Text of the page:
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Canadian Government, Border Agents in Labor Contract Talks

A new round of labor negotiations began this week between the Canadian government and negotiators for the union that represents border agents (The Wall Street Journal, subscription).

What’s going on: “Canada border agents will be in a legal strike position as of this Thursday, the union said. The Public Service Alliance of Canada has warned that its 9,000 members who work at the Canada Border Services Agency could start a work-to-rule campaign unless its key demands, most notably higher pay, are addressed in a new collective bargaining agreement.”

  • Border agents have been operating without a contract for more than two years.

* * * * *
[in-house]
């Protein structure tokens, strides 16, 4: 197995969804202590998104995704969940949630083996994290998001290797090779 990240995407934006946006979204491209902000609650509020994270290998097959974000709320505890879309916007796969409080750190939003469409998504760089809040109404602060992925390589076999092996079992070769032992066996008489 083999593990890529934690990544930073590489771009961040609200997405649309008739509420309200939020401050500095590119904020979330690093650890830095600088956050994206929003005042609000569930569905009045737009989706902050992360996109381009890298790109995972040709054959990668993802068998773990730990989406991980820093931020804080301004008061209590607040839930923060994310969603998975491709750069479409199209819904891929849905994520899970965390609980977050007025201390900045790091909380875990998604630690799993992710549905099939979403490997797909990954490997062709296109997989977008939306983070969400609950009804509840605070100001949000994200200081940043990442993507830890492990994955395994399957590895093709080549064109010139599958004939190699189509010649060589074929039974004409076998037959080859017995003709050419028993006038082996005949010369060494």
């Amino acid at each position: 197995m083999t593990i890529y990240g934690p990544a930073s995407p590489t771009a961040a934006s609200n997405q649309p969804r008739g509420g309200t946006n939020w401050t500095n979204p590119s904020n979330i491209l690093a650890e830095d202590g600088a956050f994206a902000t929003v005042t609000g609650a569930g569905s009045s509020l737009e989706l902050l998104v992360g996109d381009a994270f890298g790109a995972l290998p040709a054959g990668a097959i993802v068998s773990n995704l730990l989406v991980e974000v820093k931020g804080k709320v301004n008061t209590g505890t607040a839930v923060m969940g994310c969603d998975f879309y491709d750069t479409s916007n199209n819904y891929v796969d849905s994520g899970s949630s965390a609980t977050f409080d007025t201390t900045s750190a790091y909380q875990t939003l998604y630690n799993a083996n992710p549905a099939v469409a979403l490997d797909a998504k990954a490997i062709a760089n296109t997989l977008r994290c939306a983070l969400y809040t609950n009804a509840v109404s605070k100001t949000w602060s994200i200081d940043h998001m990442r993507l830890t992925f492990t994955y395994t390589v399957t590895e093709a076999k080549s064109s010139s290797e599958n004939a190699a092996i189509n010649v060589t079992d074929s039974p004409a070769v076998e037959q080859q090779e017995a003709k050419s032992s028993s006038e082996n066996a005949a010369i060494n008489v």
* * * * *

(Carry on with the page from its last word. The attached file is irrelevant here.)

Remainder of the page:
Why it’s important: Though most frontline border agents are considered essential and thus cannot technically go on strike, they could start “work-to-rule,” under which employees do precisely what is outlined in their contracts and no more.

  • Agents used work-to-rule in 2021, “trigger[ing] a decline in productivity and long delays to process shipments and travelers at Canadian land crossings, airports and shipping ports.”
  • Approximately $2.6 billion “in U.S.–Canada trade in goods and services crosses the border each day.”
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